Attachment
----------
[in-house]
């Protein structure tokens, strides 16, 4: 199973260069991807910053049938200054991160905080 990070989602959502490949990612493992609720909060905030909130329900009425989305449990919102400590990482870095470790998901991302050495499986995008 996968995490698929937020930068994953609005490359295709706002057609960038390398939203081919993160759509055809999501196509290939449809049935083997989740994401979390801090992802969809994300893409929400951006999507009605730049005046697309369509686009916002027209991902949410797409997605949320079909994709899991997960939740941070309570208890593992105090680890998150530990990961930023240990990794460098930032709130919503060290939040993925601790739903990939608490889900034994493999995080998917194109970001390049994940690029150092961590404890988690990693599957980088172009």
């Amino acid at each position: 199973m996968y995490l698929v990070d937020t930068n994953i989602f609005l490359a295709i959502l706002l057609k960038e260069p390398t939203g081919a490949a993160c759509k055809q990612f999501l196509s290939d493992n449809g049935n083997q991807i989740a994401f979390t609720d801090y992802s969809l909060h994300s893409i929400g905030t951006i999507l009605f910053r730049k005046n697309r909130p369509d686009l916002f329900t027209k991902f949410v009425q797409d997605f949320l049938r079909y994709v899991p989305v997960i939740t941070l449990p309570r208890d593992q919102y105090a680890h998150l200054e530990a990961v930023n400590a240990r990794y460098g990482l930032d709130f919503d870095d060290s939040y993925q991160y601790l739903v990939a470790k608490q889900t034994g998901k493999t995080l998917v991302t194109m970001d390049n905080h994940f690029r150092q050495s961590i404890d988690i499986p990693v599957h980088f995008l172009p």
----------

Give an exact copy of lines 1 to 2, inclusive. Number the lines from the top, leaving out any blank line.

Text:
[in-house]
């Protein structure tokens, strides 16, 4: 199973260069991807910053049938200054991160905080 990070989602959502490949990612493992609720909060905030909130329900009425989305449990919102400590990482870095470790998901991302050495499986995008 996968995490698929937020930068994953609005490359295709706002057609960038390398939203081919993160759509055809999501196509290939449809049935083997989740994401979390801090992802969809994300893409929400951006999507009605730049005046697309369509686009916002027209991902949410797409997605949320079909994709899991997960939740941070309570208890593992105090680890998150530990990961930023240990990794460098930032709130919503060290939040993925601790739903990939608490889900034994493999995080998917194109970001390049994940690029150092961590404890988690990693599957980088172009």